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What I Would Have Said Today to Vice President Biden about the Recovery Act

Posted by Agriculture Secretary Tom Vilsack in Initiatives Rural
Feb 21, 2017
Secretary Vilsack meets with construction workers in Berlin, Maryland.  The town was able to build a new water treatment plant with funds made available through the American Recovery and Reinvestment Act.
Secretary Vilsack meets with construction workers in Berlin, Maryland. The town was able to build a new water treatment plant with funds made available through the American Recovery and Reinvestment Act.

This blog is cross posted from Secretary Vilsack's Medium page:

Somedays being a Cabinet member, you have to be flexible. Today is one of those days. While in New Orleans to speak to the Renewable Fuel Association and the National Rural Electric Cooperative Association, I traveled to the Port of New Orleans to attend an event with Vice President Biden. The Vice President scheduled an event at the port to highlight the 7th anniversary of the American Recovery and Reinvestment Act (ARRA). The Vice President is the most logical person to celebrate the anniversary of ARRA achievements since he led the historic effort on behalf of the Administration. I was to be one of the warm-up acts for Vice President Biden, but due to a scheduling conflict, I had to leave before the program started. Out of respect for the Vice President's effort to lead the Administration's implementation of ARRA, I had planned to highlight for him the enormous investment made in rural America as a result of ARRA. If I had been able to stay, I would have pointed to these 6 big investments by USDA:

1. 254 broadband expansion projects that are improving access to high speed broadband for over 260,000 households and 17,500 businesses. One of those businesses is a grain elevator in North Carolina I visited several years ago that is now able to provide up-to-the-second market prices for producers.

2. 820 water and wastewater treatment projects that are providing cleaner water to over 2.8 million rural residents. One of those residents was a 80-year-old woman in Georgia that had running water in her home for the first time in her life.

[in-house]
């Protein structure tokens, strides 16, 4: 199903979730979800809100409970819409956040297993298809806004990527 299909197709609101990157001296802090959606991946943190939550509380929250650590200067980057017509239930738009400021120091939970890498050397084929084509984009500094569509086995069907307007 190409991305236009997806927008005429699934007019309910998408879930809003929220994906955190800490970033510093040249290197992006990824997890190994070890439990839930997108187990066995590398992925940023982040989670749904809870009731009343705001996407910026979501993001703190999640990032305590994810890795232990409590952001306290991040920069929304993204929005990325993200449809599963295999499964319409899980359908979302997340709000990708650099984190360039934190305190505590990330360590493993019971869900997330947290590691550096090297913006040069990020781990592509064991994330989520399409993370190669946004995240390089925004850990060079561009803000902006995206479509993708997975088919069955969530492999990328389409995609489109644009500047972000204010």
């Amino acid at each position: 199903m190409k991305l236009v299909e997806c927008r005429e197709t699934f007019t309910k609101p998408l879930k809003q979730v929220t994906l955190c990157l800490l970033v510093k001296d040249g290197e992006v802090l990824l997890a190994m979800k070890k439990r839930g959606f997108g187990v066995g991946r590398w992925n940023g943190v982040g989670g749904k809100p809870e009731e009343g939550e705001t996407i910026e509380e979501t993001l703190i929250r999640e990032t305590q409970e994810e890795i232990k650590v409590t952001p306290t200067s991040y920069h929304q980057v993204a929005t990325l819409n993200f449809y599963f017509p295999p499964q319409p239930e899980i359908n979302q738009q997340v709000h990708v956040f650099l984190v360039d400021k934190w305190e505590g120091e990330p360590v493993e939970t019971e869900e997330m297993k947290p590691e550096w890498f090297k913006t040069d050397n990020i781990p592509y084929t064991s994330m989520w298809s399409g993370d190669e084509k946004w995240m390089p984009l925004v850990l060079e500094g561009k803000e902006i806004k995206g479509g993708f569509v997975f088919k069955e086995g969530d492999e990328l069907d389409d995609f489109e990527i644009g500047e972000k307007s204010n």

3. 1053 community facilities built, including 312 schools and libraries, 178 health care facilities, and 563 public safety operations. One of those health care facilities was in Pocahontas, Iowa where folks can now recruit new businesses by displaying state of the art health care services.

4. 479 businesses helped by ARRA to create jobs in rural America. One of those small businesses is located in Napoleonville, Louisiana, and is now employing 35 people.

5. 92,000 single family loans that enabled families to enjoy the pride of homeownership. One of those families is a Native American family who welcomed me to their new home in New Mexico.

6. 45 million people received the benefit of increased SNAP benefits, which cut the poverty rate among children by more than 50 percent during the recovery.

The Recovery Act helped move the country from near depression to 71 consecutive months of private sector job growth - the longest period in history. In rural areas for the first time in 25 years, we have agriculture related employment exceeding 1.4 million and median family farm household income at record levels. With the Vice President's leadership, the Recovery Act moved quickly to bring needed investment to create a brighter and more hopeful future for all Americans.

Category/Topic: Initiatives Rural

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Robert Wallace
Feb 17, 2016